We are pleased that Dale Dailey did not keep his promise to not create any new gardens, and that he shared this with us!

"I have long enjoyed Japanese gardens, but had resisted creating a garden in this style.  I thought that the specialized nature of the gardens required knowledge that I just didn’t have.  I had previously included elements of Japanese gardens in a quiet, meditative area of our large garden. 

A year ago, a large pine tree in the area died and was removed.  In the aftermath, a formerly shady area became quite sunny.  The shade-loving ground cover died back and weeds came rushing in to take advantage of the new environment.  I battled the weeds for much of this summer, but finally decided I needed a permanent solution.  I am 75 years old and had previously promised myself that I would not create any new gardens.  But after much walking around and deliberating, I finally decided to proceed with a Japanese-style gravel garden."

This photograph shows the area before I started the project.  There were already two Japanese features in the area, a stone lantern on the left that marked the entrance into the meditative area and Buddhist statue and water feature on the right.  My first step was to remove the plant materials and earth down to 4 inches below what would become the finished grade.

This photo shows the area after most of the plant materials and earth had been cleared.  A set of paving blocks is lined up, ready to be installed as a buffer between the adjacent path and the new garden.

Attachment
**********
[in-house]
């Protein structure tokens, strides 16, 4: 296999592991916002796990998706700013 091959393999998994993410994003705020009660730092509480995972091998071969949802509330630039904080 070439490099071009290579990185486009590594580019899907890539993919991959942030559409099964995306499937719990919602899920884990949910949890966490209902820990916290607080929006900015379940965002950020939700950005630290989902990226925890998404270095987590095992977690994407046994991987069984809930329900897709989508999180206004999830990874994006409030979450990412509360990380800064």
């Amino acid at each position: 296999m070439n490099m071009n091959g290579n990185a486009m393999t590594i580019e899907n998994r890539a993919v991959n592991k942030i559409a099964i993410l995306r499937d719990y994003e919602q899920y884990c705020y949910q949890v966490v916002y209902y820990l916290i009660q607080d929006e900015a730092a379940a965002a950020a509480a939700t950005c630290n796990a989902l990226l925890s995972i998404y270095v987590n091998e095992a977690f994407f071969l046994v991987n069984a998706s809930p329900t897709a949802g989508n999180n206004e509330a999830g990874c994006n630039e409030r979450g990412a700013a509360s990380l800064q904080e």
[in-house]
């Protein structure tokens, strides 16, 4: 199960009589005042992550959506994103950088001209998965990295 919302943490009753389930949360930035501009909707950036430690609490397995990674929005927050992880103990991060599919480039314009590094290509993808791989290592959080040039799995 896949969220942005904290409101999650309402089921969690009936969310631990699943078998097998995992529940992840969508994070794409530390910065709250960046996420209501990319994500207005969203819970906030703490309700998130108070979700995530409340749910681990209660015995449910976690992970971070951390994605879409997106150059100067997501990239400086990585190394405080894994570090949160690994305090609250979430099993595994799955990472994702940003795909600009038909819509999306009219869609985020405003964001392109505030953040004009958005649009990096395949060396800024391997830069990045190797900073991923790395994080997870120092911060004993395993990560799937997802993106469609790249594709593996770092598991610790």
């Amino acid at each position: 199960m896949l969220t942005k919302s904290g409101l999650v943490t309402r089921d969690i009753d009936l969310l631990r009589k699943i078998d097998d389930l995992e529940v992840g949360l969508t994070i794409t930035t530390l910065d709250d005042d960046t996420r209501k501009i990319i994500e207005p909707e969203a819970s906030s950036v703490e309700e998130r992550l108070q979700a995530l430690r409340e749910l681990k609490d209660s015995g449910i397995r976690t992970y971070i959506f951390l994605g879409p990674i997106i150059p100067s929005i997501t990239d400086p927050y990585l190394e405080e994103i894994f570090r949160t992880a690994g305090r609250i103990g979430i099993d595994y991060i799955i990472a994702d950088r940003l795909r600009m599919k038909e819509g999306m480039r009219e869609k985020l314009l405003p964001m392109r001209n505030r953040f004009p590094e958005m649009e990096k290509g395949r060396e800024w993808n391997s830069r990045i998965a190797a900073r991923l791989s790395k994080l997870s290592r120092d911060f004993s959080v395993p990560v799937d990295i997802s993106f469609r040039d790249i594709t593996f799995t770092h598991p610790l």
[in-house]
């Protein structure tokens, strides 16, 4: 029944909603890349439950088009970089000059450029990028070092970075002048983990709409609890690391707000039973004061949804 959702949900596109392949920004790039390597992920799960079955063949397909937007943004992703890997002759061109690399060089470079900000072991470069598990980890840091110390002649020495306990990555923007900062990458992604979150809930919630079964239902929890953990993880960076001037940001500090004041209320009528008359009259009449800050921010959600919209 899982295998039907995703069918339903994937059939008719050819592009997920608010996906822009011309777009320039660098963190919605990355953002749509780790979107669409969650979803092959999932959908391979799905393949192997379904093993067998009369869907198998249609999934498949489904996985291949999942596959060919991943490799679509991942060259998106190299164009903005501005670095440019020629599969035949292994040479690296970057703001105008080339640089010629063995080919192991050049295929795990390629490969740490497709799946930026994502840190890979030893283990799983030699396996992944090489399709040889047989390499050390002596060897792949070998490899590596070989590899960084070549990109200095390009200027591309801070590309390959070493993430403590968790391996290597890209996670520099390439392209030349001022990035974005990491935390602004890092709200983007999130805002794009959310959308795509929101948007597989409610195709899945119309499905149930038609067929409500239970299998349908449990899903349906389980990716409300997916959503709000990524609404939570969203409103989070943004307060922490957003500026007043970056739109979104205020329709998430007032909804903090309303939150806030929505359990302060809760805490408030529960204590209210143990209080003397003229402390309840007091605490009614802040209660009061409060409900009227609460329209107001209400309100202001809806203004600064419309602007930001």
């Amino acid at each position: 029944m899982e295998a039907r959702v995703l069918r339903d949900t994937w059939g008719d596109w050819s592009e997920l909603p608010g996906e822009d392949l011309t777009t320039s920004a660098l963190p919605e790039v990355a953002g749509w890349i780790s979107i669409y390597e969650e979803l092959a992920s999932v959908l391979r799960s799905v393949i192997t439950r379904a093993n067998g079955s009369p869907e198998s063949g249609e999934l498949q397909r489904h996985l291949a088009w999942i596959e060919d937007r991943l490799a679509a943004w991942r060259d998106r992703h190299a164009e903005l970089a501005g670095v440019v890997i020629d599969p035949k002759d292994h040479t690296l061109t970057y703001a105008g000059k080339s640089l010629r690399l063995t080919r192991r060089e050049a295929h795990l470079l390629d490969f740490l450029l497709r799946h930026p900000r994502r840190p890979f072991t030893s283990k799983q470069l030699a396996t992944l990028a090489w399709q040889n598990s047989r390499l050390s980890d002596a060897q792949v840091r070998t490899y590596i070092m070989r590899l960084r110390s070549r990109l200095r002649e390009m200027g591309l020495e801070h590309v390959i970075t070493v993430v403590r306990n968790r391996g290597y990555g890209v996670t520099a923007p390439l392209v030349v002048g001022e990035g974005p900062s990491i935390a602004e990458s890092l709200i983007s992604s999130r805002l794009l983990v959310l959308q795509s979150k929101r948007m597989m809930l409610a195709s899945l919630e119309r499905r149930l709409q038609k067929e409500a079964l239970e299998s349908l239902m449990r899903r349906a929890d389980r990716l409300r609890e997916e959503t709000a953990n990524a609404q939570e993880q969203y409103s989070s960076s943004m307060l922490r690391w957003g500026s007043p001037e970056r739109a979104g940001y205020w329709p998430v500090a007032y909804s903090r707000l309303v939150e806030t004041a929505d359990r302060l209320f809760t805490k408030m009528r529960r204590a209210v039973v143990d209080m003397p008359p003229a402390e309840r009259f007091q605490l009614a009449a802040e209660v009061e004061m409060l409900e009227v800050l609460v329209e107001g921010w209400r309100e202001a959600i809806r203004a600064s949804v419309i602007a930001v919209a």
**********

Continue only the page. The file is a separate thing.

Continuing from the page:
In this photo, the paving blocks are now in place.  At his point, I am in the process of relocating a small Chamaecyparis shrub two feet to a better location.  I used black plastic edging around the border and around the plant materials.

I then installed a few large stones that I had on hand to suggest or simulate mountains and mulched around the trees. In this photo, I am in the process of installing a 3-4 inch layer of clean pea stone over landscape cloth. 

This photo was taken after all the gravel was in place. I liked the overall effect, but something was missing. Most Japanese gardens rake the gravel to simulate waves.

To accomplish the raking, I built a small, saw-toothed rake from a scrap piece of wood. The piece is 11 inches wide. The raking turned out to be quite easy and added a significant element to the garden.

This is a photograph of the completed project taken from a location close to the original photograph.

"Compared to other gardening projects I have taken on, this turned out to be relatively easy.  The total project took less than 40 hours and my out-of-pocket cost was around $200.  I also like that the garden should be quite easy to maintain."

Please keep sending in photos (and stories)! Whether you've never shared before or you've been featured multiple times, we want to see your garden! Email a few photos and the story behind your garden to GPOD@taunton.com.

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